at SEMA Show, Las Vegas, 2007
(above and below) an eyeopener, for sure, even among eyeopeners
(above) yrs truly (middle), reflected in Blastolene
(above and below) the V-12 GMC engine that beats within the B702
(above) an example of the size truck the V-12 engine powered
(above) the B702's engine was pulled from an airport rescue truck
(above) ready for install: 650 lbs of torque
(above and two below) fabrication by Randy at his Oregon shop
at Gordon McCall's annual high-rollin' Monterey Airport event
(above) sittin' pretty at The Quail event which followed
(above and two below) Blastolene's earlier Big Bertha, rockin' around the seacoast
(980 cu. in. OHV V-12, now fed by propane; she takes 25 quarts of oil)
The engine was build to sit running at a fire scene 24 hrs a day,
days on end, when needed.
(above and two below) Bertha, during fabrication
note that the tractor's grill, hood, and cowl were retained.
(above and two below) The Blastolene Special, at Jay Leno's 'garage'
at the 2002 Goodguys show in Pleasanton, CA
It started with a M47 Patton Tank V12 engine (1950-1955),
1800 cu. in, all aluminum, air cooled, overhead cam.
The engine alone cost the U.S. gov't $100,000 to produce in 1955.
She takes 17 gallons of oil, 1000 hp w. 1500 ft. lbs of torque
which completed the 4,600 mile "Great Race" across America
(consuming $8,000 worth of gasoline);
you saw this in my earlier blogs from the Goodguys Pleasanton event
-Once again I came across the Blastolene B702, this time outdoors at the SEMA show in Las Vegas. I introduced myself to owner and fabricator Randy Grubb, and later asked him to e-mail me some information about this very rock & roll sexy thang, which he was kind to do:
"The inspiration for the car comes from a lifetime of loving cars. My fellow Blastolene Bro. Michael Leeds and I studied, built, and hot rodded cars our whole lives. When we met ten years ago, we had so much in common. Michael is the designer of the three Blastolene cars I've built. The B702 is our 1930's euro-style roadster. We conceived it to be an elegant, refined french-curve car.
"This one was built in my one-man shop in Oregon. I have 6,000 hours in building this 20 ft. long and 2 in. shy of 8 ft. wide, approx. 4,800 lp car. Yes, the name comes from "B" as in Blastolene and "702" from the GMC V-12's 702 cu. in. The engine came out of an airport rescue truck that was rebuilt by the U.S. gov't in 1981, and has very low hours. I looked for a year to find this motor. It's solid sounding but not loud. It's got a nice V-12 smoothness but growls when you step on it. It made its debut at McCall's, then went to Quail, then Goodguys, and there it was at SEMA, where we met. Now it's gone to the Petersen Museum in Los Angeles before it's auctioned off at Barrett-Jackson in Scottsdale, AZ in January."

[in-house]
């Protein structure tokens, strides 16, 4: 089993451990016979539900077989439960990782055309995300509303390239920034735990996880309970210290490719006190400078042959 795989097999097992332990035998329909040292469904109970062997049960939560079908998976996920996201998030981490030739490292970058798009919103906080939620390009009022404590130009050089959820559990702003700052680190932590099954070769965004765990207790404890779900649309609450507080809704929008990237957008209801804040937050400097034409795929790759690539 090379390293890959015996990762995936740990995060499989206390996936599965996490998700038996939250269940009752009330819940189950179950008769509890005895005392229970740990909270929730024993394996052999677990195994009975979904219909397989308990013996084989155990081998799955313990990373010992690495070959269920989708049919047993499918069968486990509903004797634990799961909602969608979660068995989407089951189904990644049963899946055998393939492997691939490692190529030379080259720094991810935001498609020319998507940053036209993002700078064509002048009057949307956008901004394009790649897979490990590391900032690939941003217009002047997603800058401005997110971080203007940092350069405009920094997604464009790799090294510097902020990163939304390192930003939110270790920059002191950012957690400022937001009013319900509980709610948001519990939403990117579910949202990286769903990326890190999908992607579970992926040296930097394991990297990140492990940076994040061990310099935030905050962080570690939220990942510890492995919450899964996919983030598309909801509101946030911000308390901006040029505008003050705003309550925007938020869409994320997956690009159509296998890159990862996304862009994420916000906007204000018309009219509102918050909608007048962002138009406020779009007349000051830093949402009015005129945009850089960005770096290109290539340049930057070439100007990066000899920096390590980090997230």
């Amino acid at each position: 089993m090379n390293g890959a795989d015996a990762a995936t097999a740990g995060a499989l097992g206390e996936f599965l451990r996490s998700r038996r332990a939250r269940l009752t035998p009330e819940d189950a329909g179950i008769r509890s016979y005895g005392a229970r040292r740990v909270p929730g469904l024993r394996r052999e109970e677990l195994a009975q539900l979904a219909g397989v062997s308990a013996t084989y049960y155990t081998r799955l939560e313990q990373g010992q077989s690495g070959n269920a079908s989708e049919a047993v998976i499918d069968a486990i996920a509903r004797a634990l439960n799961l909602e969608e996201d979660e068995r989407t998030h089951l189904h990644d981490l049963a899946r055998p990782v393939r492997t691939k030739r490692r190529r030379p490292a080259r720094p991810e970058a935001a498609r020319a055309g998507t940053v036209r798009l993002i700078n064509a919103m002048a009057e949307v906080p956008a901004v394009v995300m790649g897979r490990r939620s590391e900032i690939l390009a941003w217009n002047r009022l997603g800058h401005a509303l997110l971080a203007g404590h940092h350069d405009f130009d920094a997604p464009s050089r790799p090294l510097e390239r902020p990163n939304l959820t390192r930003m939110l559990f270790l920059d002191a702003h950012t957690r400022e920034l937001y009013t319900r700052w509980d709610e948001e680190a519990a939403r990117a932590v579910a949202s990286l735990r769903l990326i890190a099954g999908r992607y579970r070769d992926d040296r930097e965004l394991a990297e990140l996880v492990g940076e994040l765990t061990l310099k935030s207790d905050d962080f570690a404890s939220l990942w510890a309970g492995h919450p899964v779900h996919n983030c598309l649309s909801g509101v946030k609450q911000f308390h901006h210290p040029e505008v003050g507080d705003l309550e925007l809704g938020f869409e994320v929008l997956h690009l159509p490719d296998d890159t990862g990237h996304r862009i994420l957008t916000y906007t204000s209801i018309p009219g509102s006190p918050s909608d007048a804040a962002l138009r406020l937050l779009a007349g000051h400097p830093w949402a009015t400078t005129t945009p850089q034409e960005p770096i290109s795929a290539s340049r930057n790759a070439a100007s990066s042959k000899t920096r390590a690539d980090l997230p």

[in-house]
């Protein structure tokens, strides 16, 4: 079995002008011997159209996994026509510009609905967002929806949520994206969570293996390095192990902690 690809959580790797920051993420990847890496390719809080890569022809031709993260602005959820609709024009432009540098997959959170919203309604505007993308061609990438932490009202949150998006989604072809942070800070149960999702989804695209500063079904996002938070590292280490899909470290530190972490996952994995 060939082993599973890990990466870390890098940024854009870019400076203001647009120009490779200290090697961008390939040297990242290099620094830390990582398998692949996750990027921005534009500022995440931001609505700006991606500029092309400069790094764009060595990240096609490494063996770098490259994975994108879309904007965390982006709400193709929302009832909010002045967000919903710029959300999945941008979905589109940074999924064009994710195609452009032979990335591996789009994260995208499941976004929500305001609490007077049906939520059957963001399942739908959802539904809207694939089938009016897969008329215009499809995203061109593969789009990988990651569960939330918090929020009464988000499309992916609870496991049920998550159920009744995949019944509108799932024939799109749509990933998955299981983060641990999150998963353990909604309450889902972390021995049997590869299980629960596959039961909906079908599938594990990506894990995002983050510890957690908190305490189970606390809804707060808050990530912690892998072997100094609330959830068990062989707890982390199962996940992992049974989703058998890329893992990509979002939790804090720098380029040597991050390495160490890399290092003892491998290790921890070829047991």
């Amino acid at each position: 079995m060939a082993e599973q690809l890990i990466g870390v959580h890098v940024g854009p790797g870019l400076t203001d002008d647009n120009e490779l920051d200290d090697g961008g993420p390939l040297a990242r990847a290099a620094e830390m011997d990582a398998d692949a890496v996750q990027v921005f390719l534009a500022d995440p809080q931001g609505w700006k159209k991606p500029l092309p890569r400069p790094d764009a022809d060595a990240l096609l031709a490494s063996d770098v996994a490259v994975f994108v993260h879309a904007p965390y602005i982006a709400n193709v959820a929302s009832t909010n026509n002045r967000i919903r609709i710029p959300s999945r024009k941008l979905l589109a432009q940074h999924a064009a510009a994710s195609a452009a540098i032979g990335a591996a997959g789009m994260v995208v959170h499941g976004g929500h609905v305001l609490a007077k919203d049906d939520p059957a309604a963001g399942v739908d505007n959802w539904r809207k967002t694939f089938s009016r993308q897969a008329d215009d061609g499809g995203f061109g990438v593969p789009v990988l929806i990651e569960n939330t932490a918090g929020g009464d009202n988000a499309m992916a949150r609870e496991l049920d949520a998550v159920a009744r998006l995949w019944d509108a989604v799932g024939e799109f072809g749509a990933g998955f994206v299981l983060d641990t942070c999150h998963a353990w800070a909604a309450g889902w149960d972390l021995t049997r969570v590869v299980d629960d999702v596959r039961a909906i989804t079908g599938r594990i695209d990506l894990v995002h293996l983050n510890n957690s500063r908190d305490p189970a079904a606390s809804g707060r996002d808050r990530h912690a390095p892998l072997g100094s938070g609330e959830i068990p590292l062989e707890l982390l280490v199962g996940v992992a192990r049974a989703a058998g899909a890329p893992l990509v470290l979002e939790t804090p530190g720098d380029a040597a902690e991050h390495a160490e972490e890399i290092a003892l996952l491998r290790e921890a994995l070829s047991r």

As noted at (and paraphrased from) http://www.etrucker.com/apps/news/article.asp?id=43123, "Michael Leeds and Randy Grubb are remembered from one of the classic filmed episodes of the television show Monster Garage. They turned a 158-in. long Peterbilt truck chassis into a two-wheeled motorcycle patterned after the famous choppers Jesse James churns out at his West Coast Choppers shop. However, the two convinced James that a tricycle, or trike, would be more likely to hold the weight of the Cummins engine and still stand upright.
"Leeds and Grubb are successful artists in their own right, but their first biggest brush with notoriety initially came from a car they built called the Blastolene Special. That car started liife as a weapon of war--the V-12 engine came from a M47 Patton Tank--and was designed to attract the attention of one person, that being Jay Leno, car aficionado, collector, and talk show host.
""Randy had it in his mind: 'I'm going to sell this car to Jay Leno.'" Leeds remembers. Grubb did just that, after arranging a contact through Leno's chief mechanic. Leno was intrigued by the project and called Leeds' cell phone. The deal was eventually consummated, the car was delivered (note: see photos above), and that led to their appearance on Monster Garage."